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Isatuximab Under Study in Daratumumab-Refractory Multiple Myeloma

By: Anna Nowogrodzki
Posted: Tuesday, August 31, 2021

Monotherapy with the monoclonal antibody isatuximab yielded a disease control rate of 38% in daratumumab-refractory patients with multiple myeloma, according to a recent phase II study. Joseph Mikhael, MD, of the Translational Genomics Research Institute, Phoenix, and colleagues published their results in a letter in Blood Cancer Journal.

“To our knowledge, this was the first prospective study evaluating the ability of anti-CD38 monoclonal antibody monotherapy to overcome the refractoriness of patients to a different anti-CD38 monoclonal antibody,” the authors wrote.

The study included 32 patients with daratumumab-refractory multiple myeloma across 19 sites in the United States and Europe. All patients had received their last daratumumab treatment at least 6 weeks before the first study treatment. Patients received isatuximab at 20 mg/kg every week for 4 weeks and then every other week.

Of the 32 patients, 1 achieved molecular response, and 17 (53%) had stable disease as their best overall response. The longest duration of stable disease was 18.5 months. No patient had an objective response. The disease control rate was 38%. The authors defined the disease control rate as achieving at least molecular response or stable disease after at least 8 weeks.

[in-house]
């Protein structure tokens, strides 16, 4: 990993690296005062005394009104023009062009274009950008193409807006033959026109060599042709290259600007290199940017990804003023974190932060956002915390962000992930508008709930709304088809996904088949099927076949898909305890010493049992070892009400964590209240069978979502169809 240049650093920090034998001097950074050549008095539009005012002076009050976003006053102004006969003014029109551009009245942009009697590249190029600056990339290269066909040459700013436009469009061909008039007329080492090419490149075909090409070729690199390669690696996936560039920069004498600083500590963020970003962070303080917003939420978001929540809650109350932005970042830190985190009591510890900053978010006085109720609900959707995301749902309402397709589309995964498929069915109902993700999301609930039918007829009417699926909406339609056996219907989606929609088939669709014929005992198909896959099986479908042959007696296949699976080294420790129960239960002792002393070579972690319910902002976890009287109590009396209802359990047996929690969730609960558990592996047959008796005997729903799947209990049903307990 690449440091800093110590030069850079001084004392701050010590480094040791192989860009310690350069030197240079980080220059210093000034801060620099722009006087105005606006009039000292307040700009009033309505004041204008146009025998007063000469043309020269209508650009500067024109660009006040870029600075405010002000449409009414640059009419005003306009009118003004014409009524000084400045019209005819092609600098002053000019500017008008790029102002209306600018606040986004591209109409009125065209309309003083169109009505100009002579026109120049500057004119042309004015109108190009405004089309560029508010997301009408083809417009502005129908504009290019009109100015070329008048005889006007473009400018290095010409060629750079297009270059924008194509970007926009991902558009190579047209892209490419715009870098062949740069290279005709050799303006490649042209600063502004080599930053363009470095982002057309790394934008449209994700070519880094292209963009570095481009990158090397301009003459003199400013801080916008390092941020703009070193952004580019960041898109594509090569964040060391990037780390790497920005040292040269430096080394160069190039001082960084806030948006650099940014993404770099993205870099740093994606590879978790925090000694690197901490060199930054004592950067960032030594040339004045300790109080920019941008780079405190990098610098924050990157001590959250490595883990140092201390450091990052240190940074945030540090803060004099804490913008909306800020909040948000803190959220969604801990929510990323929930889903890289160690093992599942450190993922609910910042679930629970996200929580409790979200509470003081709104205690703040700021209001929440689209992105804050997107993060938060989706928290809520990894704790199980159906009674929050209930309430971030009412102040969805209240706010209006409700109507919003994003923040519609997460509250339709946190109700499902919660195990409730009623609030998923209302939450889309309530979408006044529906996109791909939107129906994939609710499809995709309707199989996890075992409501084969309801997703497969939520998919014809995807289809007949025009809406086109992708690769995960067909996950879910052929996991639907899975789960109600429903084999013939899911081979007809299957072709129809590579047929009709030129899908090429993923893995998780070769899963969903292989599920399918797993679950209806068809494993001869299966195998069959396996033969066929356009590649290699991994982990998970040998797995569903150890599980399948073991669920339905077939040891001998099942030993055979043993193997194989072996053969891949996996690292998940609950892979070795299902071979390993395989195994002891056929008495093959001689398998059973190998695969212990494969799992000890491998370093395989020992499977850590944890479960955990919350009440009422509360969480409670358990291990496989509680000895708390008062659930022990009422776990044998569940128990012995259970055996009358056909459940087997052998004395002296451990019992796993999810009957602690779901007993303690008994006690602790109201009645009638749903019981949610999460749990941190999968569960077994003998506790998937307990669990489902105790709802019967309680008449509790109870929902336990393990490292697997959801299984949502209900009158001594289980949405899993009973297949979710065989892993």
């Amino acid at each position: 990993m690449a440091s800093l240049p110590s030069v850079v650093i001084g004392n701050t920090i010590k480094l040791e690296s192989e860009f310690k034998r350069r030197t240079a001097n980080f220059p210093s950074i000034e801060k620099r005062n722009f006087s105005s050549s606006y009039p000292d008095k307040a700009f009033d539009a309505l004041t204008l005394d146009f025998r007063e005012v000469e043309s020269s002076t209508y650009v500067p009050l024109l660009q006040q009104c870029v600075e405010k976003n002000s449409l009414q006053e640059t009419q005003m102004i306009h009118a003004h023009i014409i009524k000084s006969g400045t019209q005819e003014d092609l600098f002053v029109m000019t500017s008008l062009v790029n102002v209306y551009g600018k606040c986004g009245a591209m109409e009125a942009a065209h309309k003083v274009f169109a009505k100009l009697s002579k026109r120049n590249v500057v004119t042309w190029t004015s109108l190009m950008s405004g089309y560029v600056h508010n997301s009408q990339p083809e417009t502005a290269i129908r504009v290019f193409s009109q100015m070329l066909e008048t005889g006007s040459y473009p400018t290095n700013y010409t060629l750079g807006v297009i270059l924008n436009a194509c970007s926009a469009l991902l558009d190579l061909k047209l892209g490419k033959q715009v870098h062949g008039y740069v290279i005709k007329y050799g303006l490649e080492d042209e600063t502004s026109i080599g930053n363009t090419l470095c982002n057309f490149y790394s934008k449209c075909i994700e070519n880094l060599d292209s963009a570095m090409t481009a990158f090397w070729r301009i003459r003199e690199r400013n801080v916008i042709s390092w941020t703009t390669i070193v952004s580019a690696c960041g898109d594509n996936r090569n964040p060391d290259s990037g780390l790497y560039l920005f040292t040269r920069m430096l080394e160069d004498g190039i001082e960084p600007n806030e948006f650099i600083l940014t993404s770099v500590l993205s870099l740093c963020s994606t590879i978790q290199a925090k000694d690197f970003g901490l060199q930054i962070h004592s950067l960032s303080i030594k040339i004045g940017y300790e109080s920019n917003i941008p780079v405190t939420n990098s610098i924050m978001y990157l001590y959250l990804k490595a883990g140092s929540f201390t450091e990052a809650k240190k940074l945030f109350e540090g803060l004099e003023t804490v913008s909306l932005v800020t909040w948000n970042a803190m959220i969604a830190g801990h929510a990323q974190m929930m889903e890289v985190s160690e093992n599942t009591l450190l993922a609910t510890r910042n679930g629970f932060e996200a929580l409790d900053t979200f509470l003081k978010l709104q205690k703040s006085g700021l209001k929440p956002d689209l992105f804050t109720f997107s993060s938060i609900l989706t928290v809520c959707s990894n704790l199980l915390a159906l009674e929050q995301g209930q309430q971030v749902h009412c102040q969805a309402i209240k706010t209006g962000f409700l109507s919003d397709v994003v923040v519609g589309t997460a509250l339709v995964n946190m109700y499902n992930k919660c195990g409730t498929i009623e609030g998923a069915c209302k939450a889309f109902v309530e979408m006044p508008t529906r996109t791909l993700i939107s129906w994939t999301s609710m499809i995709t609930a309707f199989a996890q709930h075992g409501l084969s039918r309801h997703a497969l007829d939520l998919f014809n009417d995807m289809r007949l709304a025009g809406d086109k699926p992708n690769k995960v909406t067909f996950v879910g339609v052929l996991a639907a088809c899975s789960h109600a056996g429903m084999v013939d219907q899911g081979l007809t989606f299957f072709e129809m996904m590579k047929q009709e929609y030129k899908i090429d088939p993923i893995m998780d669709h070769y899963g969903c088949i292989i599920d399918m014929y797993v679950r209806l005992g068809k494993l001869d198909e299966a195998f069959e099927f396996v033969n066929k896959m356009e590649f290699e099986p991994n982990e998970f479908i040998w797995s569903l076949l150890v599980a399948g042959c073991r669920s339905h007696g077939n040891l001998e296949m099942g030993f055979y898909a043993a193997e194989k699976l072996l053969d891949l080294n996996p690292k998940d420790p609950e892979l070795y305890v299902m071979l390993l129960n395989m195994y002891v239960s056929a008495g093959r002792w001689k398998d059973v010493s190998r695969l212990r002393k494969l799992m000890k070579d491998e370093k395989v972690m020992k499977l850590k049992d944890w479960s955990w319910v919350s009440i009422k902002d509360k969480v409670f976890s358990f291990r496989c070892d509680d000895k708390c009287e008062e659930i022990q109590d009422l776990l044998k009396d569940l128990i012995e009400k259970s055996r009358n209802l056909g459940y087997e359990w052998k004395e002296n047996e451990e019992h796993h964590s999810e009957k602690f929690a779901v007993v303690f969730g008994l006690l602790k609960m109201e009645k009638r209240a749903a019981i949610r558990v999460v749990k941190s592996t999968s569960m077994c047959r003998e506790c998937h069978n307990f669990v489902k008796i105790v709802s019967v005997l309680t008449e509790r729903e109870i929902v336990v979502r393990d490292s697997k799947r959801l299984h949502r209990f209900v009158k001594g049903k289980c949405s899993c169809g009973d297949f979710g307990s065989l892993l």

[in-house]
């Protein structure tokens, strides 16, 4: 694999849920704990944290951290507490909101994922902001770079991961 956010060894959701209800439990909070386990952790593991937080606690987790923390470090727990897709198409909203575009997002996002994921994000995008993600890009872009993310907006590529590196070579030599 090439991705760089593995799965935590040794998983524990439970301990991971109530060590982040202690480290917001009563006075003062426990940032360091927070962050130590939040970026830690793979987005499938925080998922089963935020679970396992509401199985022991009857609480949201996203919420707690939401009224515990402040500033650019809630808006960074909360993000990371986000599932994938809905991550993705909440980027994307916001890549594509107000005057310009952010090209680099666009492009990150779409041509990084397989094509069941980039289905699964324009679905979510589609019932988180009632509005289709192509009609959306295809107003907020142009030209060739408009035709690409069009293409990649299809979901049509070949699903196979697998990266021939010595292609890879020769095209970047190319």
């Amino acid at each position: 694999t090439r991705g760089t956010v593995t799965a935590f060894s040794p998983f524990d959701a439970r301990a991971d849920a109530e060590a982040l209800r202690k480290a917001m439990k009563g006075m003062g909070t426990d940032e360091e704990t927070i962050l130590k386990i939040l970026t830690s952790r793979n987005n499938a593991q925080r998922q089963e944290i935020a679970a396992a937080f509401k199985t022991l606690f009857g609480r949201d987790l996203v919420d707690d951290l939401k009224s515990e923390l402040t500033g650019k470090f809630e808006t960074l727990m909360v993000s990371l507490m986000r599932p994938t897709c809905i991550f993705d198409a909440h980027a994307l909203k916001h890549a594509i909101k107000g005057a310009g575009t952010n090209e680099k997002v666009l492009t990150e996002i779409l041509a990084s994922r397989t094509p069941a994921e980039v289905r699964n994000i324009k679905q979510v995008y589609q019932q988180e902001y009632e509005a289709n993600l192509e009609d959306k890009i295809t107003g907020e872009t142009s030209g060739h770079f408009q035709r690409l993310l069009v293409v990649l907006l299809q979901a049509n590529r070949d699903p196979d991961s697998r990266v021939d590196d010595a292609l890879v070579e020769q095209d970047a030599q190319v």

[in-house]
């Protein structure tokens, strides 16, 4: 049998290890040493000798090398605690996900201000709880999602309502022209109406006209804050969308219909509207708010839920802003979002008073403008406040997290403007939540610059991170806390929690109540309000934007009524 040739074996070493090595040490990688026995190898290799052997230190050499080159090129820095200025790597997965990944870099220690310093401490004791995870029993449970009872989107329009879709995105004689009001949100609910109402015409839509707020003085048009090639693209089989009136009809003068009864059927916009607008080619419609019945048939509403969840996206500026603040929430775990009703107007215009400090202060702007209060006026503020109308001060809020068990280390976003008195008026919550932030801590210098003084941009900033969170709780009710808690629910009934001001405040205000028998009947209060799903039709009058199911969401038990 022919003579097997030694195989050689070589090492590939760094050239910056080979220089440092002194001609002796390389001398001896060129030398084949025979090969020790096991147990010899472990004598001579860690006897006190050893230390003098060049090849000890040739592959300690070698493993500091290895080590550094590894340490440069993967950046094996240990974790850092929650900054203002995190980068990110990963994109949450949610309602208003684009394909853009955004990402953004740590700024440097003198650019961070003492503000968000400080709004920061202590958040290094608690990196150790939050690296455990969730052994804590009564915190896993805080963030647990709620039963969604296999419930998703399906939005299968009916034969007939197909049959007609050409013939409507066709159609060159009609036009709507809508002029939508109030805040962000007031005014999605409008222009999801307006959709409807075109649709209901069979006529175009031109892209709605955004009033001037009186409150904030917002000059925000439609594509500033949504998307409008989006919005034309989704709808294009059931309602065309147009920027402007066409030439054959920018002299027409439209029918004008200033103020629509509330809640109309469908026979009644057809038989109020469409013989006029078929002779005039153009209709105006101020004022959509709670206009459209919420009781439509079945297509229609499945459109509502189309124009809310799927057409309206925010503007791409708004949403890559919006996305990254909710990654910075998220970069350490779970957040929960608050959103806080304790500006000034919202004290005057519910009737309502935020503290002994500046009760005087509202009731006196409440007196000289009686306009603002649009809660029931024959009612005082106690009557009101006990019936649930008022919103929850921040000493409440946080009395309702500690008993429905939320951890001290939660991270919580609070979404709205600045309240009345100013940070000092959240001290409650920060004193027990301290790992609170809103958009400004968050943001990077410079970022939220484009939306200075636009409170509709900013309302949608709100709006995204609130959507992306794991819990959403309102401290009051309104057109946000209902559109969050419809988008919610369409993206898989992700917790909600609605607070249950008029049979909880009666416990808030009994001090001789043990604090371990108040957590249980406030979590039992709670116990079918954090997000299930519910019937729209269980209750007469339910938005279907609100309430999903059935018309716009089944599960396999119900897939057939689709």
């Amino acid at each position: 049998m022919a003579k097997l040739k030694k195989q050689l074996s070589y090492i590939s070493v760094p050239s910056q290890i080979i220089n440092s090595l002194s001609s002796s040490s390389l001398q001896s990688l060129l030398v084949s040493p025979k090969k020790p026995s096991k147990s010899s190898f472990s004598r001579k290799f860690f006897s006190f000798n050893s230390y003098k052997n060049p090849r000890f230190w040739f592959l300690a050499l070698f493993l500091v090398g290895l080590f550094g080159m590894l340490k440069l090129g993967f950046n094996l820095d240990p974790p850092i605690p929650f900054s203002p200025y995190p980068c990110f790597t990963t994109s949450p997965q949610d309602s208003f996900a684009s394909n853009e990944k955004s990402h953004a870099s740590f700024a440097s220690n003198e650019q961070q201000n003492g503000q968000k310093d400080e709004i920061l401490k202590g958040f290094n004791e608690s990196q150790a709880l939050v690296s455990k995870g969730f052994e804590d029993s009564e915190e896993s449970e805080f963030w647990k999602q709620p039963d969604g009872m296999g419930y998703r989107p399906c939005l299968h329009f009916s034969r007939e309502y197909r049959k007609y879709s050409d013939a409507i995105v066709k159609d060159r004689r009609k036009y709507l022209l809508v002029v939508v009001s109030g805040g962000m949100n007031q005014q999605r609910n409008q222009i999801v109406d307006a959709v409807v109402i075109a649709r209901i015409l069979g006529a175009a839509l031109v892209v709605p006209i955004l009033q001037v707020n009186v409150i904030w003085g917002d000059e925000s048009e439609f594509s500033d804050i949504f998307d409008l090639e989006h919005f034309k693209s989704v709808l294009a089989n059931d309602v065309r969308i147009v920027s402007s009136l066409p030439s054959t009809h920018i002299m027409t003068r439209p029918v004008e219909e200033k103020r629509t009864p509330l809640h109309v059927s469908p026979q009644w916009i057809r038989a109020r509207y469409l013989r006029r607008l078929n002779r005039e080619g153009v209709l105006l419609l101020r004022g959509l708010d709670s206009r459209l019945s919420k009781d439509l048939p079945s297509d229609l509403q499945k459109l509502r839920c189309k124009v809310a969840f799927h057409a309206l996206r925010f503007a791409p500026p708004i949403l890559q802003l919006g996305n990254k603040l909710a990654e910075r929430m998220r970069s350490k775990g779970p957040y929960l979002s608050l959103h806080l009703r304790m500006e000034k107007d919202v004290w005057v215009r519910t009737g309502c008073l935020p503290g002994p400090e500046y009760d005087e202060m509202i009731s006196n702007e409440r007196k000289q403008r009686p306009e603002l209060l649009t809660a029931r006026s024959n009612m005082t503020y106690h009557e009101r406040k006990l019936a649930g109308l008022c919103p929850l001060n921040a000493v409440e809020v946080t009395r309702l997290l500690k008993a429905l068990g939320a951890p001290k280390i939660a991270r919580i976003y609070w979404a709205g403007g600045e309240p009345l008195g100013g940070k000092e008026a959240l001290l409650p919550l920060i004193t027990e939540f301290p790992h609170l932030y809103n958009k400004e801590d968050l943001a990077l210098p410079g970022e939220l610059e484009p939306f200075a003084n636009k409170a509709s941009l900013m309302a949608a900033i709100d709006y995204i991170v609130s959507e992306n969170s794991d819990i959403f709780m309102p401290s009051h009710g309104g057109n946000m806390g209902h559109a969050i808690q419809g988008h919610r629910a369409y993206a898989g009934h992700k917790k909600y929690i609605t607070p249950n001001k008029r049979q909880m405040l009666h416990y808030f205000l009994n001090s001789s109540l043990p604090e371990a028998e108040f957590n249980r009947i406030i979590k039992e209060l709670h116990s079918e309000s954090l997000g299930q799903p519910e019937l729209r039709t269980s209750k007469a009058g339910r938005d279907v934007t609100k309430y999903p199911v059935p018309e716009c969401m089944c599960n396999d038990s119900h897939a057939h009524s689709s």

The researchers observed better disease control rates in patients with at least 6 months between the last daratumumab dose and the first isatuximab dose. The disease control rates were 26% for patients who received their last daratumumab dose less than 6 months prior, 58% for those who received their last dose at least 6 months prior, and 60% for those who received their last dose at least 12 months prior. The authors recommend further study to understand whether isatuximab after daratumumab, or vice versa, is more optimal and the ideal timing of treatments.

Disclosure: The study authors’ disclosures may be found at

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